Agreed terms help sensible discussion: Universe


The devil is in the detail
May I please kick off with the word Universe. I will plead my case, but please chip in if you want a plurality of universes, or alternate realities.

First I would like to quote some dictionaries and books on cosmology.

Oxford Dictionary of Astronomy Ian Ridpath OUP 2011.
"Universe Everything that exists, including space, time and matter. The study of the Universe is known as cosmology. Cosmologists distinguish between the Universe, with a capital U, meaning the cosmos and all its contents, and universe with a small u, which is usually a mathematical model derived from some physical theory. The real Universe consists mostly of apparently empty space, with matter concentrated into galaxies consisting of stars and gas. The Universe is expanding, so the space between galaxies is gradually stretching, causing a cosmological red shift in the light from distant objects. There is now strong evidence that space is filled with unseen dark matter that may have many times the mass of the visible galaxies; and even more mass may be accounted for by a still-mysterious dark energy. The most favoured concept of the origin of the Universe is the "Big Bang Theory [BBT], according to which the Universe came into being in a hot, dense fireball 13.7 billion years ago."

The Icon Critical Dictionary of The New Cosmology Ed Peter Coles Icon Books 1998.
Universe The entirety of all that exists. The Greek word cosmos, the root of cosmology, means the same; cosmology is the study of the Universe. This definition seems relatively straightforward, but there are some confusing subtleties, and linguistic confusion. For example, what do we mean by exist?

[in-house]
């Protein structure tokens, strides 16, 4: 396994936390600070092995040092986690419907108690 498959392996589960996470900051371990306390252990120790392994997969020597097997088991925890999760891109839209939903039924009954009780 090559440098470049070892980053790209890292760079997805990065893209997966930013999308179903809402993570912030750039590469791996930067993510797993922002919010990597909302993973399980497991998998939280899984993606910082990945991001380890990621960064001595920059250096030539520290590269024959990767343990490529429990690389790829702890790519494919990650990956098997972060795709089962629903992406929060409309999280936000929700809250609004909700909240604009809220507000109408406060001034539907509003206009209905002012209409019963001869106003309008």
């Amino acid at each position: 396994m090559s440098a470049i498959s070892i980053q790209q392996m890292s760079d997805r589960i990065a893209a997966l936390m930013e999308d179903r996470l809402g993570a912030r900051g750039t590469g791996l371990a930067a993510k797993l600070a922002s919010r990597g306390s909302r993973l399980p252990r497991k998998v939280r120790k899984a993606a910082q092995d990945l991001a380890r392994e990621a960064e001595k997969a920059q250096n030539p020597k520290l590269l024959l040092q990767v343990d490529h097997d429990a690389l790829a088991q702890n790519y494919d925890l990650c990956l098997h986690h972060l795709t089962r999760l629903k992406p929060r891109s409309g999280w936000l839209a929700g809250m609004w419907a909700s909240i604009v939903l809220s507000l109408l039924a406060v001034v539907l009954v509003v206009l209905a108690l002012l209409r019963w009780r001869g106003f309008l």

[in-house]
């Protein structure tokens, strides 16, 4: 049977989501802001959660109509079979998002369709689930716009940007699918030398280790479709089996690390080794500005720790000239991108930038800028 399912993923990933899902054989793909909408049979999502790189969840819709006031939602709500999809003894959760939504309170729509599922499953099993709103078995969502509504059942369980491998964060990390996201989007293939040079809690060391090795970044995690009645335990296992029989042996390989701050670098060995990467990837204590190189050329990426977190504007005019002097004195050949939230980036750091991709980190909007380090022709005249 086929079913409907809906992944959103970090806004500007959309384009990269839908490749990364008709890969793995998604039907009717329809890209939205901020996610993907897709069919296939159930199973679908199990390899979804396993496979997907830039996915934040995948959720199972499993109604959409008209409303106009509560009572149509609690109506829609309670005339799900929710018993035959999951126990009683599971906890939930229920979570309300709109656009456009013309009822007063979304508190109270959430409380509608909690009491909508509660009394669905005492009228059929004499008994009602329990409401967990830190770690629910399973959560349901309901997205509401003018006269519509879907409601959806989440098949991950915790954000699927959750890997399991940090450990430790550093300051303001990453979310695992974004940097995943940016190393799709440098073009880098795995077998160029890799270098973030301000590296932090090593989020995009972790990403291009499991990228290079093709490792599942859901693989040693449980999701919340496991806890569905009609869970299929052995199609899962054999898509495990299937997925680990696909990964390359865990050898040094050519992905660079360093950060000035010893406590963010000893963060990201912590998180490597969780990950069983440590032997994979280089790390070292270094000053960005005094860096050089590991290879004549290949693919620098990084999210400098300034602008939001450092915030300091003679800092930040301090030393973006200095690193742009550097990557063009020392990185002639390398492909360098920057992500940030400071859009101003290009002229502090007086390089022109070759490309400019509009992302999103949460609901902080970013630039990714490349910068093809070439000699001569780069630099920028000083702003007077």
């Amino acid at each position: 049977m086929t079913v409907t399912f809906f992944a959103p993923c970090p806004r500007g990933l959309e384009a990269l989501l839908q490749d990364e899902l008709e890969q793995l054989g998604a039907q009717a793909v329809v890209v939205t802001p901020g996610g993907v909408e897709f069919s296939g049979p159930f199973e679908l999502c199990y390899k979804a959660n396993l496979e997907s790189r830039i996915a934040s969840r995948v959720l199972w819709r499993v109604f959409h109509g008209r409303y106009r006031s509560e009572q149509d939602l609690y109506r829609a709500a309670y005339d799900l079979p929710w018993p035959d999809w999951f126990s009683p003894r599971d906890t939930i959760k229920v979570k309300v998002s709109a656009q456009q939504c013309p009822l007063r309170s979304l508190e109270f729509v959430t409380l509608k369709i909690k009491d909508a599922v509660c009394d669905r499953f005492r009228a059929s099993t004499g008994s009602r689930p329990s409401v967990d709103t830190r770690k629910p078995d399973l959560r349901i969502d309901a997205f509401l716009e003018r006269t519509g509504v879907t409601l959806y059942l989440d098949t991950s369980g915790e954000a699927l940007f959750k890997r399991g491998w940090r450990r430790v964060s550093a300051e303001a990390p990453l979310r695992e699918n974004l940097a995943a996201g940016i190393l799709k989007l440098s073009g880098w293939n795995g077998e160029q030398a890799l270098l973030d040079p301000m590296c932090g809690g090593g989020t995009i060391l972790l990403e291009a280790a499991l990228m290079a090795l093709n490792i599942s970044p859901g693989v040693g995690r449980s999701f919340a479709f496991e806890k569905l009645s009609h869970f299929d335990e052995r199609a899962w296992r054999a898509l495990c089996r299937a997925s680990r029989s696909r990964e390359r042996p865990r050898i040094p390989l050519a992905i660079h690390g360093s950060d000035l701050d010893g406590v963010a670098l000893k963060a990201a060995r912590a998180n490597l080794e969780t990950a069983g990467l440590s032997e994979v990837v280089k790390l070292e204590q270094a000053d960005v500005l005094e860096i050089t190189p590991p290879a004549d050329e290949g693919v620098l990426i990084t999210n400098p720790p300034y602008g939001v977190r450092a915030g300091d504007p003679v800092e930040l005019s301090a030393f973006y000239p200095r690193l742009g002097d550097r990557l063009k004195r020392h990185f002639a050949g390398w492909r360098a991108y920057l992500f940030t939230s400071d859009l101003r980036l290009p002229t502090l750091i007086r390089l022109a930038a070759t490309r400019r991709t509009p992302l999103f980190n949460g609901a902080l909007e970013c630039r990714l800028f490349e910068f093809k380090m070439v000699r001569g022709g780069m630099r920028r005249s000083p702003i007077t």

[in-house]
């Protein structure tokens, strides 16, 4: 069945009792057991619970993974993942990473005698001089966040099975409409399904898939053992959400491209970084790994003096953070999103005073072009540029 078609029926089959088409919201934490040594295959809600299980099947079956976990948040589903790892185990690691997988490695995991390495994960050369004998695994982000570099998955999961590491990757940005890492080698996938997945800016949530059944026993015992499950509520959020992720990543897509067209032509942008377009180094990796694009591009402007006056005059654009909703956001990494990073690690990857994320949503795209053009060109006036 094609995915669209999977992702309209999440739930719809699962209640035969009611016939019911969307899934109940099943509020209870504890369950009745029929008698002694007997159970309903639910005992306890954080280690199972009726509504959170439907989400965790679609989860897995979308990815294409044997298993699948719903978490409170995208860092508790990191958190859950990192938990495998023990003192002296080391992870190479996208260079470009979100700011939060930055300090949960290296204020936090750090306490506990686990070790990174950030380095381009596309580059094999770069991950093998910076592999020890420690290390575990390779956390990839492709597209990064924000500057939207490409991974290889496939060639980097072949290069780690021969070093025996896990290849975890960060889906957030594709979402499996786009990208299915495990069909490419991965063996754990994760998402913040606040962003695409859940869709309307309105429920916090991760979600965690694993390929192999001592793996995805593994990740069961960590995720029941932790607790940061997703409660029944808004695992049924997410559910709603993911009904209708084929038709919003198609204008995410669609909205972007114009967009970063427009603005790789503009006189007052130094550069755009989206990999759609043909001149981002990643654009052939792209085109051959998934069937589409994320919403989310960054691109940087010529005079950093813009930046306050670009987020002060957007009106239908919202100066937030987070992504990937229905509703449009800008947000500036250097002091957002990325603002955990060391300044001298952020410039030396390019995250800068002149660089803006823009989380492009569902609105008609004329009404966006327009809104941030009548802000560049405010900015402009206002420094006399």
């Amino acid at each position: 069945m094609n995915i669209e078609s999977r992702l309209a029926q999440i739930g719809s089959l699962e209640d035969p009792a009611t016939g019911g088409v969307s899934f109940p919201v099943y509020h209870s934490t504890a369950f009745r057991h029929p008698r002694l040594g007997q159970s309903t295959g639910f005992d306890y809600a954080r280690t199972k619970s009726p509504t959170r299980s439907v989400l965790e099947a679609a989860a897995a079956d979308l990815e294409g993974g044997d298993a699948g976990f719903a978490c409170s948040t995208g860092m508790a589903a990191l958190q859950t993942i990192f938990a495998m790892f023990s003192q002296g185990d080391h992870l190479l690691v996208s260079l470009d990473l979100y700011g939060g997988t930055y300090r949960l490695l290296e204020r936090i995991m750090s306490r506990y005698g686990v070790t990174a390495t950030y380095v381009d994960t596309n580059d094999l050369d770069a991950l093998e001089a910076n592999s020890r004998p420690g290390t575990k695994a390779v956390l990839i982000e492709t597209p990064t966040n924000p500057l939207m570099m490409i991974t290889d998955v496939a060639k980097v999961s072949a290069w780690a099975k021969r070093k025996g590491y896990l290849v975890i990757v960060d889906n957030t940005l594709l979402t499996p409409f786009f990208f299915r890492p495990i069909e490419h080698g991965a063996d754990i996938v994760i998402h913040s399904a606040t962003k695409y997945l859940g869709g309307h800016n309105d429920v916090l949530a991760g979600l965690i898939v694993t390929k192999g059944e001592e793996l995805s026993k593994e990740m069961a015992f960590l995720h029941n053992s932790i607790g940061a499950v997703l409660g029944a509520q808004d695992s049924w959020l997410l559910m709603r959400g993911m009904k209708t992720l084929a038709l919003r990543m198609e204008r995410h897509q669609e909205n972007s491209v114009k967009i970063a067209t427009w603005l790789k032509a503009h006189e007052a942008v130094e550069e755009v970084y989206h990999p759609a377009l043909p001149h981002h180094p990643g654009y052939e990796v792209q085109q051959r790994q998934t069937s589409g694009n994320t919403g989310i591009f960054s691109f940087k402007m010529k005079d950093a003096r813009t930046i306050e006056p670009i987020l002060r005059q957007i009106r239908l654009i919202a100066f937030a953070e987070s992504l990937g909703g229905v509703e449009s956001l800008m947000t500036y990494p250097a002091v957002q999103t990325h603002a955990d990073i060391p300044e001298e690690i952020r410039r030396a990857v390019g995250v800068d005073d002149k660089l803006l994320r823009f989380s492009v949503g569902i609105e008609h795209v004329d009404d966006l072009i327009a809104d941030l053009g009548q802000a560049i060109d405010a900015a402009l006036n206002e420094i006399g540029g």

There are over two ages elaborating. I would summarise, that there is the view of science that only that which can be observed qualifies as Universe. "For some scientists what really exists is the laws of physics; our Universe is merely a consequence, or an outcome of these laws. . . . . . . . . . But do these laws exist, or did we invent them? Is mathematics an intrinsic property of the world, or is it simply a human invention that helps us to describe that world, in much the same way as a language? . . . . . . . . . If the Universe is the entirety of all that exists, then our model universe cannot be embedded in anything. What is outside the Universe must be something that does not exist. It does not therefore make any sense to think of there being anything outside the Universe."

Universe: The Definitive Visual Guide Ed. Martin Rees DK 2012
"The Universe is all of existence - all of space and time and all the matter and energy within it. . . . . . . . . . The Universe encompasses everything from the smallest atom to the largest galaxy cluster, and yet it seems that all are governed by the same basic laws.

Note: In the more specialised texts on cosmology, it is perhaps understandably more difficult to find definitions of Universe. It is taken for granted, unless stated to the contrary, that the accepted definitions, such as the above, apply. Any mentions of "other universes" will be documented.

Bang! The Complete History of the Universe. Brian May Patrick Moore Chris Lintott
Carlton Books 2006.
"Everything, space, time and matter, came into existence with a 'Big Bang' around 13.7 billion years
ago. The Universe then was a strange place - as alien as it could possibly be. . . . . . . . . . how big is the Universe? Either the Universe is of finite size or it isn't. If finite, what lies outside it? The question is meaningless - space itself exists only within the Universe, and literally there is therefore no 'outside'. On the other hand, to say the Universe is infinite is really to say that its size is not definable.